“He wasn’t threatening to us because he was the big bald freakazoid,” said Lady Bunny, who befriended Mr. Johnson in the 1980s. “And we were trying to look a bit more feminine. Emphasis on ‘trying.’ ”

Mr. Johnson soon became famous for his own parties, which usually involved large numbers of men having sex in East Village clubs, and which often ended with a police raid.

“Rock and Roll Fag Bar” was his most infamous, its name an audacious reclamation of the homophobic slur, with “Pubic Hair Club for Men” a close second. In later years, he ran HomoCorps, a gay themed night at CBGB that drew the likes of Rufus Wainwright, Laura Branigan and Kirstie Alley.

“I pegged him as the last of the red hot rebels,” said Michael Musto, the nightlife columnist for the Village Voice.

His first band, Dean and the Weenies, gave Mr. Johnson his closest brush with wider fame. It played at the storied clubs of the mid-1980s — Danceteria, Area, the Pyramid — and toured the country, with Mr. Johnson swaying and braying, charming audiences with his size 14 stilettos and acerbic rhymes. One song — its name, unprintable here — became an underground anthem, with lyrics that decried pretension, and, in one celebrated couplet, thermonuclear war and Mary Tyler Moore. The band signed with a subsidiary of Island Records, but then darkness soon found its way in.

In 1987, Mr. Johnson learned that he had contracted H.I.V. “All of a sudden, nothing seems to matter very much,” he wrote in his diary. He began taking a cocktail of drugs to manage the virus and developed a reputation for being curmudgeonly. Mr. Johnson’s band lost the record deal. The ’80s were coming to a close and the club scene was dying.

“Because of constant raids and closings of clubs, there was a lot of apathy on the scene,” Mr. Musto said.

Mr. Johnson’s fortunes were also on the wane. By decade’s end, heroin had assumed a central role in his life.

When Mr. Johnson needed money, Johnny Dynell, a longtime D.J. and promoter, hired him to work the coat check at Jackie 60, a now-defunct party at a nightclub in the meatpacking district. At the end of some nights, Mr. Dynell would find the coat check till empty and Mr. Johnson gone.

“He would steal the money, $1,000 or something, and disappear and go on a binge,” Mr. Dynell said. “He’d always had a problem with heroin. He’d kick it, and then come back. Then he’d do it again. And we’d hire him again. We’re just very loyal when you have a family like that. It’s like an uncle who gets drunk at every wedding.”

Yet Mr. Johnson was constantly reinventing himself. He kicked heroin in the mid-1990s, swapping it for antidepressants, and started the Velvet Mafia. He also carved himself another niche. “I’ve discovered the Internet,” he wrote in a 1997 diary entry, “or more specifically, the escort rooms, where men of unique proportion can make a quick easy buck.”

He practiced safe sex and was open about being H.I.V. positive, friends said, and clients seemed to flock his way. He told friends of his exploits with, among others, an actor with a penchant for prisoner of war Viet Cong fantasies, a Saudi prince, a dentist and later the dentist’s wife. His fee, friends said, started at $250 an hour, and he chronicled the standout nights online. To his peers’ amazement, he kept an active roster of clients even after he turned 40, and despite the fact, as Ms. Bunny said, that “he wasn’t exactly everyone’s idea of arm candy.”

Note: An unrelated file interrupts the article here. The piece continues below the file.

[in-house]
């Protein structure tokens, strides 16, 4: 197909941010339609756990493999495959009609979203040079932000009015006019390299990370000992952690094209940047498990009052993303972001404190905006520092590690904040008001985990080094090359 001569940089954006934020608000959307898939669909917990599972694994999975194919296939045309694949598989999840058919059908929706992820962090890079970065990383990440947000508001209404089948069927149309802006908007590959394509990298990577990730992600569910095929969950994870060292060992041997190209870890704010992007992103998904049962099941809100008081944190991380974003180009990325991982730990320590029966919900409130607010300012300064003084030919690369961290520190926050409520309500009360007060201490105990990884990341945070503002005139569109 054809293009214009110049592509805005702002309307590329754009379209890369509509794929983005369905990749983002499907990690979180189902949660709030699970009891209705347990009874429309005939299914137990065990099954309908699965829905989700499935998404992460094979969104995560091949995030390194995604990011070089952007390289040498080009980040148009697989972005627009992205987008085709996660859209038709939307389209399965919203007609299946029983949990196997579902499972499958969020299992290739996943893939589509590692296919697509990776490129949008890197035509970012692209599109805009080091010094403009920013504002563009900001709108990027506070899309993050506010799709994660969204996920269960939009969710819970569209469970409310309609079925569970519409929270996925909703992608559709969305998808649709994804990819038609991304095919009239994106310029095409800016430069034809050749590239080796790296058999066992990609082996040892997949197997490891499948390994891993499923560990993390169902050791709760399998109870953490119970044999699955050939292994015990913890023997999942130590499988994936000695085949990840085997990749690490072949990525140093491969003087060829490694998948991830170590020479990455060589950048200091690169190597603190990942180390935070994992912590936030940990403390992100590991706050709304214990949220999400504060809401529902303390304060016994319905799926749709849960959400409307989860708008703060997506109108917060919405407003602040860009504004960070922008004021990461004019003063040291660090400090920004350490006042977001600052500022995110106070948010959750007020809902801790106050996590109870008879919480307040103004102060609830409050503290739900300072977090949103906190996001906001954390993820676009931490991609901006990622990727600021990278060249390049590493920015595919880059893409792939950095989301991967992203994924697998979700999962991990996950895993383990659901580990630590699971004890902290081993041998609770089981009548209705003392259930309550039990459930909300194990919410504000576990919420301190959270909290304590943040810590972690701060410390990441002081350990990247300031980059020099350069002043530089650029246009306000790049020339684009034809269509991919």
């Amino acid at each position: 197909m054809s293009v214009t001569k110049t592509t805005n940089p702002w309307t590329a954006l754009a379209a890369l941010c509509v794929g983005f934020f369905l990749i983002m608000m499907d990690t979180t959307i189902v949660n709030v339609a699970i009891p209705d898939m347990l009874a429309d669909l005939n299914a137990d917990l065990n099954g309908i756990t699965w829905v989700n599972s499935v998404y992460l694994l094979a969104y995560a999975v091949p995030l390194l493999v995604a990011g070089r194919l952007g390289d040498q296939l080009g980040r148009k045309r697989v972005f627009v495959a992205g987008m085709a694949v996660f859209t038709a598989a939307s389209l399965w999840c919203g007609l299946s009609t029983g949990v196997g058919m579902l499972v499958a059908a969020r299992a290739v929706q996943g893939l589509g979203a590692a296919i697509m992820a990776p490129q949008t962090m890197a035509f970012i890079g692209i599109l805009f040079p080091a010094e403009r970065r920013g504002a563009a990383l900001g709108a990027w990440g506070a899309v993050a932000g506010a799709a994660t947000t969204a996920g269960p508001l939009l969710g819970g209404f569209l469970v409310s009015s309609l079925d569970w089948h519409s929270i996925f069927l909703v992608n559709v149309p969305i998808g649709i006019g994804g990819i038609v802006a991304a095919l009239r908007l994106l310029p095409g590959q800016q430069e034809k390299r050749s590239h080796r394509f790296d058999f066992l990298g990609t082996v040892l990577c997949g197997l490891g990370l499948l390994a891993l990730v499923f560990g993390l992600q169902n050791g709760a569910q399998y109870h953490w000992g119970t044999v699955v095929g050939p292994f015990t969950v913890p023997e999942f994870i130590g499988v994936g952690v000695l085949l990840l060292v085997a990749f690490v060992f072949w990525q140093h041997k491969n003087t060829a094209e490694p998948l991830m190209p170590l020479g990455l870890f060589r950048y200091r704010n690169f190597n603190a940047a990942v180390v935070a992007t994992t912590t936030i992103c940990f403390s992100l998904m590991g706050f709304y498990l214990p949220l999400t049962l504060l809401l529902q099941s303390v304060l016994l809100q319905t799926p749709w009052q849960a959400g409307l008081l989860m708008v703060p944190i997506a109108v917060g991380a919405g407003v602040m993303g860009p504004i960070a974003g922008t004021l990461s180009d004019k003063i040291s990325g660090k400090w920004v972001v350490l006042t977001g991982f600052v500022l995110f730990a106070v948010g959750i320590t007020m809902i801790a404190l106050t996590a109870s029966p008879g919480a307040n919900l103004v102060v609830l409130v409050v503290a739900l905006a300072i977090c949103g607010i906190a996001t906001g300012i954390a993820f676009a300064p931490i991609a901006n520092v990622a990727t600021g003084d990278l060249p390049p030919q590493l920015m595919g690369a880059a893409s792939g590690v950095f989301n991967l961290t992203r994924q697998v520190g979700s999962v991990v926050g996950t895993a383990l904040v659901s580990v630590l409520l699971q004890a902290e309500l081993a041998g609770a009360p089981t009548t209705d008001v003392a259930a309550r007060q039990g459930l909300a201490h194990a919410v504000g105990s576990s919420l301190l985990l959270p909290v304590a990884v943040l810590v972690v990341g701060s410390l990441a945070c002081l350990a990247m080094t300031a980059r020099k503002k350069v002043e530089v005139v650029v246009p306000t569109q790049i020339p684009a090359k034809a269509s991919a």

In the last few years, Mr. Johnson had found a new audience from blogging and writing, and his stinging, riotous and crudely honest tales drew an avid readership. The Velvet Mafia had a Sept. 30 gig scheduled in Williamsburg. His performance at the Howl Festival on Sept. 8 seemed to cement his glorious return. Backed by burlesque girls, he sang and danced the role of a crooked policeman, a bobby hat glued to his head. In June, he started playing host to a night for gay writers at the Rapture Café on Avenue A, where his memorial would later be held.

“He was on an upslope,” said one friend, Lola Rock ’n’ Rolla. “He was the happiest hooker I ever met.”

IT is unclear how Mr. Johnson and Mr. Saleh knew one another, but they had been communicating online with increasing frequency, according to e-mail messages provided by Mr. Corvino.

On Sept. 14, Mr. Saleh wrote Mr. Johnson that he was allowing a 25-year-old man to stay in his apartment and that it was not about sex. The next night, Mr. Saleh sent an e-mail message to Mr. Johnson saying that the man, Mr. Conklin, was drunk.

On Sept. 16, Mr. Saleh wrote in an e-mail message: “Jeremy is dead please call.”

“Is this a joke?” Mr. Johnson wrote back. Three days later, Mr. Johnson left his apartment in Brooklyn and boarded the 12:35 p.m. train to Washington. He had a return ticket for the next day, according to an e-ticket sent to his e-mail account.

In an affidavit to obtain a search warrant, police said that Mr. Saleh told them that he gave Mr. Johnson a sleeping pill on the night of Sept. 19, and awoke the next morning to find him unconscious.

Mr. Saleh, 47, has not been charged with a crime and, in a statement issued by his lawyer, said he was shocked and saddened by the deaths and that he had provided the police with information to help determine how the men died.

In Dean Johnson’s death, some friends saw a New York yet another step further from the nightlife scene that flourished in the 1980s, and that Mr. Johnson was emblematic of.

“He was part of the club scene, and the club scene is, to a large degree lost, killed by bottle service,” said Lady Bunny, the drag queen. “New York is not a place for a funky, baroque bohemian to flourish in anymore.”